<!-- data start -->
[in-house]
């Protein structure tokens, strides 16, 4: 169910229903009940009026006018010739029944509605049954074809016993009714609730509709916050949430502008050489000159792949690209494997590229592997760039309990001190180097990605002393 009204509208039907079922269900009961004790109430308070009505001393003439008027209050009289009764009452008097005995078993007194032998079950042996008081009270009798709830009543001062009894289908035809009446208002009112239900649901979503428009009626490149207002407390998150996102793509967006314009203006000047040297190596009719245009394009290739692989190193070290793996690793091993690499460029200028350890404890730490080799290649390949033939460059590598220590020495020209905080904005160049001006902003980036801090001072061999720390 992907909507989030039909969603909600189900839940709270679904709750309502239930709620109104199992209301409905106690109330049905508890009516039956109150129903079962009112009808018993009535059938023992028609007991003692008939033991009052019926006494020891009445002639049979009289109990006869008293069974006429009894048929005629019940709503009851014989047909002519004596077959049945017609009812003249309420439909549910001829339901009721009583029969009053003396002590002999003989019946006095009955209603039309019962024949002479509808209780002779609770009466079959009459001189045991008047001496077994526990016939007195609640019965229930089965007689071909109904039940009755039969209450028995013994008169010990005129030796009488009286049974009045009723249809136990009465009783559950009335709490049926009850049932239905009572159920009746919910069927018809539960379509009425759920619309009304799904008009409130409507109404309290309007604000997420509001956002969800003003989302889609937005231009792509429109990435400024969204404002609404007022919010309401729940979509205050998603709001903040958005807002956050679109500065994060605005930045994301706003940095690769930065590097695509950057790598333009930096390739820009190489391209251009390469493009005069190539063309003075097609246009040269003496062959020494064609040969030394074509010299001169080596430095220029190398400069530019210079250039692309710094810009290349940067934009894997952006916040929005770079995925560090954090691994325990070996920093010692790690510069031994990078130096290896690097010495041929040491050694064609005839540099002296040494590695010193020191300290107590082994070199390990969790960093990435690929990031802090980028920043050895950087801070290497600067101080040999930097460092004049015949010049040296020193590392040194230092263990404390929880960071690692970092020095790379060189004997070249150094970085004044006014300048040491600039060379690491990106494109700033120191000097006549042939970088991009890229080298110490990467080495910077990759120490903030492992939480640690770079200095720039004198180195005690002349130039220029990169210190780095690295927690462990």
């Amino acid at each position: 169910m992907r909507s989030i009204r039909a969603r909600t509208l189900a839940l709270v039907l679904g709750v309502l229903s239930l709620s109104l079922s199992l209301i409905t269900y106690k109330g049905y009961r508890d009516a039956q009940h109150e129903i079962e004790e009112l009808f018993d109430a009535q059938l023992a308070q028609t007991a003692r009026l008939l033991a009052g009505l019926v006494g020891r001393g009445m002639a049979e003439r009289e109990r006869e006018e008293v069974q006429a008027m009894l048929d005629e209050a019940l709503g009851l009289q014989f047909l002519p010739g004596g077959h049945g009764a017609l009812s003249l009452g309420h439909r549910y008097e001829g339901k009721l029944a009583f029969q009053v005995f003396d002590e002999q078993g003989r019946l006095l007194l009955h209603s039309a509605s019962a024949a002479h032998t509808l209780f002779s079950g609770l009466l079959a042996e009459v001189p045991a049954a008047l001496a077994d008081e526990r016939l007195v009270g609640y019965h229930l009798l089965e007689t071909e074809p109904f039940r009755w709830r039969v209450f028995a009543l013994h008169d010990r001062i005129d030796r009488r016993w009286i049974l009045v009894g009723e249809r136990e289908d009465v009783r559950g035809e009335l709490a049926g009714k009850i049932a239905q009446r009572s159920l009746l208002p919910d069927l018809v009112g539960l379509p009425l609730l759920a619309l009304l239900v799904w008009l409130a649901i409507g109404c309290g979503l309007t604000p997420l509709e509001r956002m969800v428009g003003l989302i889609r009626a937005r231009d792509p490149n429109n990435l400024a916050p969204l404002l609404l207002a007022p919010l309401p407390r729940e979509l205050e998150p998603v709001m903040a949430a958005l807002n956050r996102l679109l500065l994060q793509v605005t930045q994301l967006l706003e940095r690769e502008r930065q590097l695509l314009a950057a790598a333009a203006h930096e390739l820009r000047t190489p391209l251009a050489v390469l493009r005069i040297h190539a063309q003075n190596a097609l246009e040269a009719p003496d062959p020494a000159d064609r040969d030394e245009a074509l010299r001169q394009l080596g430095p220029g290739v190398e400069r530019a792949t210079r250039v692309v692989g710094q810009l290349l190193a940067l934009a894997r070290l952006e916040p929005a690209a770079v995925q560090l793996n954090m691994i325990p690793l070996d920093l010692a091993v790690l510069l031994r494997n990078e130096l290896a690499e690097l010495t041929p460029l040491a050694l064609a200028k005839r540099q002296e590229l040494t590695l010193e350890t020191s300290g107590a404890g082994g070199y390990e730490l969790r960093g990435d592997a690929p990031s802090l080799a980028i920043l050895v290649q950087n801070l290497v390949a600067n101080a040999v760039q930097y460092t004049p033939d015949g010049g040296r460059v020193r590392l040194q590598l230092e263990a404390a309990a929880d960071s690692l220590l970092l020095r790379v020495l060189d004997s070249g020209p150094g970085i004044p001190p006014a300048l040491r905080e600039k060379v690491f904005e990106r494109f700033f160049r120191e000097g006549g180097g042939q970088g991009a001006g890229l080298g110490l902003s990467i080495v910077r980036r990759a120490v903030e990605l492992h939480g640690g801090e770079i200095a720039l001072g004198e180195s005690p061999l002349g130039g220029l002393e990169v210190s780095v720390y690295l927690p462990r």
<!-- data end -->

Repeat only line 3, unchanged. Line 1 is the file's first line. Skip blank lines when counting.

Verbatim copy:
């Amino acid at each position: 169910m992907r909507s989030i009204r039909a969603r909600t509208l189900a839940l709270v039907l679904g709750v309502l229903s239930l709620s109104l079922s199992l209301i409905t269900y106690k109330g049905y009961r508890d009516a039956q009940h109150e129903i079962e004790e009112l009808f018993d109430a009535q059938l023992a308070q028609t007991a003692r009026l008939l033991a009052g009505l019926v006494g020891r001393g009445m002639a049979e003439r009289e109990r006869e006018e008293v069974q006429a008027m009894l048929d005629e209050a019940l709503g009851l009289q014989f047909l002519p010739g004596g077959h049945g009764a017609l009812s003249l009452g309420h439909r549910y008097e001829g339901k009721l029944a009583f029969q009053v005995f003396d002590e002999q078993g003989r019946l006095l007194l009955h209603s039309a509605s019962a024949a002479h032998t509808l209780f002779s079950g609770l009466l079959a042996e009459v001189p045991a049954a008047l001496a077994d008081e526990r016939l007195v009270g609640y019965h229930l009798l089965e007689t071909e074809p109904f039940r009755w709830r039969v209450f028995a009543l013994h008169d010990r001062i005129d030796r009488r016993w009286i049974l009045v009894g009723e249809r136990e289908d009465v009783r559950g035809e009335l709490a049926g009714k009850i049932a239905q009446r009572s159920l009746l208002p919910d069927l018809v009112g539960l379509p009425l609730l759920a619309l009304l239900v799904w008009l409130a649901i409507g109404c309290g979503l309007t604000p997420l509709e509001r956002m969800v428009g003003l989302i889609r009626a937005r231009d792509p490149n429109n990435l400024a916050p969204l404002l609404l207002a007022p919010l309401p407390r729940e979509l205050e998150p998603v709001m903040a949430a958005l807002n956050r996102l679109l500065l994060q793509v605005t930045q994301l967006l706003e940095r690769e502008r930065q590097l695509l314009a950057a790598a333009a203006h930096e390739l820009r000047t190489p391209l251009a050489v390469l493009r005069i040297h190539a063309q003075n190596a097609l246009e040269a009719p003496d062959p020494a000159d064609r040969d030394e245009a074509l010299r001169q394009l080596g430095p220029g290739v190398e400069r530019a792949t210079r250039v692309v692989g710094q810009l290349l190193a940067l934009a894997r070290l952006e916040p929005a690209a770079v995925q560090l793996n954090m691994i325990p690793l070996d920093l010692a091993v790690l510069l031994r494997n990078e130096l290896a690499e690097l010495t041929p460029l040491a050694l064609a200028k005839r540099q002296e590229l040494t590695l010193e350890t020191s300290g107590a404890g082994g070199y390990e730490l969790r960093g990435d592997a690929p990031s802090l080799a980028i920043l050895v290649q950087n801070l290497v390949a600067n101080a040999v760039q930097y460092t004049p033939d015949g010049g040296r460059v020193r590392l040194q590598l230092e263990a404390a309990a929880d960071s690692l220590l970092l020095r790379v020495l060189d004997s070249g020209p150094g970085i004044p001190p006014a300048l040491r905080e600039k060379v690491f904005e990106r494109f700033f160049r120191e000097g006549g180097g042939q970088g991009a001006g890229l080298g110490l902003s990467i080495v910077r980036r990759a120490v903030e990605l492992h939480g640690g801090e770079i200095a720039l001072g004198e180195s005690p061999l002349g130039g220029l002393e990169v210190s780095v720390y690295l927690p462990r």